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Existing Club Members Drove Digital Sales Surge

by Andrew Adams
December 07, 2020

As the U.S. economy ground to a halt earlier this year, there was a prevailing sense that the wine industry was heading into rough waters not seen since past economic downturns.

Drawing on experience gained after 9/11 and the Great Recession, winery staff re-ran their direct-to-consumer projections for 2020 with the expectation of significant revenue losses and member attrition.

“It just didn’t happen,” says Leslie Berglund who is the co-founder of WISE Academy and an expert on tasting room and DtC sales. “As a matter of fact, our club members are even more loyal; they’re more sticky than we thought.”

According to data by Community Benchmark, average winery tasting room traffic at its client wineries is down 48% in 2020 through October compared to the same period in 2019. Average DtC revenue, however, was down by just 2%.

While wineries are hosting half as many consumers, they’re still making about the same amount of money via DtC from their existing club members.

The average net growth of wine clubs has declined 1.3% in 2020 but average club sales are up 16%. Of that increase in club sales, 31% is from members buying more wine in addition to their regular shipments. “That’s where the growth is,” Berglund said, “you can see there the majority of growth in club sales is coming from engaging your club members outside of the regular shipment.”

Berglund’s comments came during a webinar in which she joined Community Benchmark founder John Keleher to discuss how wineries managed their DtC programs during the past year. The session was hosted and sponsored by First Republic Bank.

Community Benchmark’s data comes from more than 200 wineries who agreed to share their DtC numbers anonymously so they can all glean insights from that aggregate data. In 2020, “digital” sales (which include phone and e-commerce) accounted for 27% of total DtC revenue compared to 14% in 2019. The share of club shipments has increased from 46% to 50% while tasting room and event revenue has fallen from 35% in 2019 to 21% this year.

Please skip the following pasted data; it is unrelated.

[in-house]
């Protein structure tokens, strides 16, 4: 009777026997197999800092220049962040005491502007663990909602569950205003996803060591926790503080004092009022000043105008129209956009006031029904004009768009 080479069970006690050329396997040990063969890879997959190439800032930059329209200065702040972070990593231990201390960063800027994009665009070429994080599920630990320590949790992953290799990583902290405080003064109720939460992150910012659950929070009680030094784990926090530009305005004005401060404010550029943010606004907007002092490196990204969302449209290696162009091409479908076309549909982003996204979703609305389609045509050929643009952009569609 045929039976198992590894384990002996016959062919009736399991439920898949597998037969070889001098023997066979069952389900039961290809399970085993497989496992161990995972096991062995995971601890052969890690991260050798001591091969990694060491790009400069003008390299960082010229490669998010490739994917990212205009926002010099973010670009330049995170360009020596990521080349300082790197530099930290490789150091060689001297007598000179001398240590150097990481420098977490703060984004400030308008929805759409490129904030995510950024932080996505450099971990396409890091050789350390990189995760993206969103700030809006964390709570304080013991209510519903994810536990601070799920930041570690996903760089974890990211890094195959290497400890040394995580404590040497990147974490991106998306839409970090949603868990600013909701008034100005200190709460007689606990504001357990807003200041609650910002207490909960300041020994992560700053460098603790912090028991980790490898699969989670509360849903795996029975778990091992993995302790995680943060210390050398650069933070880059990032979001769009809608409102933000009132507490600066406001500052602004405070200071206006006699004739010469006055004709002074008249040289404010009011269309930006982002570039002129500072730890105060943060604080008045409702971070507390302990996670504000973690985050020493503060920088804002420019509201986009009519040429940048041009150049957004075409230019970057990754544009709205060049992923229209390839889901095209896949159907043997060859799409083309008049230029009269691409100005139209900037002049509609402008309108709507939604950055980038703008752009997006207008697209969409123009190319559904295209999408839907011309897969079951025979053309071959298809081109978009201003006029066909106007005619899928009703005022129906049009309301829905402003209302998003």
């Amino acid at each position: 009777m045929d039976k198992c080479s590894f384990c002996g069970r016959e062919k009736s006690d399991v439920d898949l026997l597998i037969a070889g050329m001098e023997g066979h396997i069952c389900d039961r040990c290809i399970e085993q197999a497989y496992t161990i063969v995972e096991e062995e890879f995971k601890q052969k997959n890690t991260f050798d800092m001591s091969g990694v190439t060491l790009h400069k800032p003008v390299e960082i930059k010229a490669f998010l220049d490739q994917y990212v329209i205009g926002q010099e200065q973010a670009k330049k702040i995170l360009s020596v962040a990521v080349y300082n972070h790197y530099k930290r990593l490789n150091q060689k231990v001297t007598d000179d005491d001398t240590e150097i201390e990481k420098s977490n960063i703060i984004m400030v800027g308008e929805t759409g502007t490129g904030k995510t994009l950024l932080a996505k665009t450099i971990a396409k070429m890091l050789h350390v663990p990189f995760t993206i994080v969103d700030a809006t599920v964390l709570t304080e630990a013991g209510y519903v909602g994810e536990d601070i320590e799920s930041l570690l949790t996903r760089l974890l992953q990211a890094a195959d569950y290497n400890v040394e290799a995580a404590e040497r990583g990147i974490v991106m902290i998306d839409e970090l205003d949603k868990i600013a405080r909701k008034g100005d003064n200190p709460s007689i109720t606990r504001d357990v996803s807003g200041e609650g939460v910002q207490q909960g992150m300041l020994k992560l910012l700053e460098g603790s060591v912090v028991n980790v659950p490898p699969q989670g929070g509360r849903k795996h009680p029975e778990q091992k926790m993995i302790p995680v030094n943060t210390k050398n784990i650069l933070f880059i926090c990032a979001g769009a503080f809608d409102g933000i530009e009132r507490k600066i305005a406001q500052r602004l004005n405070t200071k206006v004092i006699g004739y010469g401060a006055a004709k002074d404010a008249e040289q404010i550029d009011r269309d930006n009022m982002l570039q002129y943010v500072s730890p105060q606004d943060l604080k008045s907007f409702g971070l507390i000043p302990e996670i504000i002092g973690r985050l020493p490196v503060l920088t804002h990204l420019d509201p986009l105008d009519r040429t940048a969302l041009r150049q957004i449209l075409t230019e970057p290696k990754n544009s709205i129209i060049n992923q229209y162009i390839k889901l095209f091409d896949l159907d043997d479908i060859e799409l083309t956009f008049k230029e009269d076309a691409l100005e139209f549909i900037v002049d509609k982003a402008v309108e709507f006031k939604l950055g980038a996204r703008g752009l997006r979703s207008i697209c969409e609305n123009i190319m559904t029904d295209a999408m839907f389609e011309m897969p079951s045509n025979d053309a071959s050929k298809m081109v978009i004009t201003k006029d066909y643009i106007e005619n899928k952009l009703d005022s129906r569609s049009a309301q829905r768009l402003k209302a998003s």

Berglund said between May and September she and the rest of the WISE team met with 17 regional wine associations and hundreds of winery staff to discuss best practices in a very different and disrupted wine business.

Based on those conversations and the data, she said it’s clear that the most successful wineries have kept digital and phone sales a priority while also keeping their tasting rooms as full as possible. “Those are the ones that are killing it during this time,” she said.

Digital sales have increased 80% overall among Community Benchmark member wineries and of that web sales have roughly doubled on average while phone sales are up 60% to 70%.

The pandemic sales surge shows that wine club members can account for significantly more business than just their regular allotments. Berglund said with virtual tastings here to stay wineries also need to start using their best consumers as a way to acquire new ones by letting club members invite their friends and family to virtual tastings and creating a “domino effect” to pull in new members.

She added many club members may work for a large company or corporation that hasn’t been able to use most of its travel and entertainment budget so they could also be a way to drum up corporate sales. “This is absolutely a solution to a problem they have and dollars that are burning a hole in their pockets,” she said.

A copy of the presentation and recording of the webinar are available at:

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